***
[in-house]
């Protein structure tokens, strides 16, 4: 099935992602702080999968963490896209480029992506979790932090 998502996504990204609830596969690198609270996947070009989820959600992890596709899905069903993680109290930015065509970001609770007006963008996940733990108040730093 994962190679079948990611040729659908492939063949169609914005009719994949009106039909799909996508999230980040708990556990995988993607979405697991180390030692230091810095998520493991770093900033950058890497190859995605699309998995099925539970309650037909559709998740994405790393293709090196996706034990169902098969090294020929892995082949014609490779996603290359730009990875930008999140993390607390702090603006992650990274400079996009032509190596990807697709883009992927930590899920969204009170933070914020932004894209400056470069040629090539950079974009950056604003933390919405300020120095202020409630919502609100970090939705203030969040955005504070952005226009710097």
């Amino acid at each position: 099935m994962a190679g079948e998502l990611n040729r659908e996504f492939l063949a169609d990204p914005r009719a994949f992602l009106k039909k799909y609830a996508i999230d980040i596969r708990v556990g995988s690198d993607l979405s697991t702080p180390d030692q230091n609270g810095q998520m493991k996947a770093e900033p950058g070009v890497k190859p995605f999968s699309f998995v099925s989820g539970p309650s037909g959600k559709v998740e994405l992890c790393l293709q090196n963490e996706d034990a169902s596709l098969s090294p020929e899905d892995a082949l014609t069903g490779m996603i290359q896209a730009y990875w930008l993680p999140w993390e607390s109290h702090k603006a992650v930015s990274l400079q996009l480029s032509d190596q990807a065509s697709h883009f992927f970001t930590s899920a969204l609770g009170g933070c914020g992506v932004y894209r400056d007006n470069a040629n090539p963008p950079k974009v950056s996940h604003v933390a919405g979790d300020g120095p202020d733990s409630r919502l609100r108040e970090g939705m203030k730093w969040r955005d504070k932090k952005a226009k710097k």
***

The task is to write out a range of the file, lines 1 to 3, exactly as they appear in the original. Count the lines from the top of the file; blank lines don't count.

[in-house]
């Protein structure tokens, strides 16, 4: 099935992602702080999968963490896209480029992506979790932090 998502996504990204609830596969690198609270996947070009989820959600992890596709899905069903993680109290930015065509970001609770007006963008996940733990108040730093 994962190679079948990611040729659908492939063949169609914005009719994949009106039909799909996508999230980040708990556990995988993607979405697991180390030692230091810095998520493991770093900033950058890497190859995605699309998995099925539970309650037909559709998740994405790393293709090196996706034990169902098969090294020929892995082949014609490779996603290359730009990875930008999140993390607390702090603006992650990274400079996009032509190596990807697709883009992927930590899920969204009170933070914020932004894209400056470069040629090539950079974009950056604003933390919405300020120095202020409630919502609100970090939705203030969040955005504070952005226009710097």
């Amino acid at each position: 099935m994962a190679g079948e998502l990611n040729r659908e996504f492939l063949a169609d990204p914005r009719a994949f992602l009106k039909k799909y609830a996508i999230d980040i596969r708990v556990g995988s690198d993607l979405s697991t702080p180390d030692q230091n609270g810095q998520m493991k996947a770093e900033p950058g070009v890497k190859p995605f999968s699309f998995v099925s989820g539970p309650s037909g959600k559709v998740e994405l992890c790393l293709q090196n963490e996706d034990a169902s596709l098969s090294p020929e899905d892995a082949l014609t069903g490779m996603i290359q896209a730009y990875w930008l993680p999140w993390e607390s109290h702090k603006a992650v930015s990274l400079q996009l480029s032509d190596q990807a065509s697709h883009f992927f970001t930590s899920a969204l609770g009170g933070c914020g992506v932004y894209r400056d007006n470069a040629n090539p963008p950079k974009v950056s996940h604003v933390a919405g979790d300020g120095p202020d733990s409630r919502l609100r108040e970090g939705m203030k730093w969040r955005d504070k932090k952005a226009k710097k």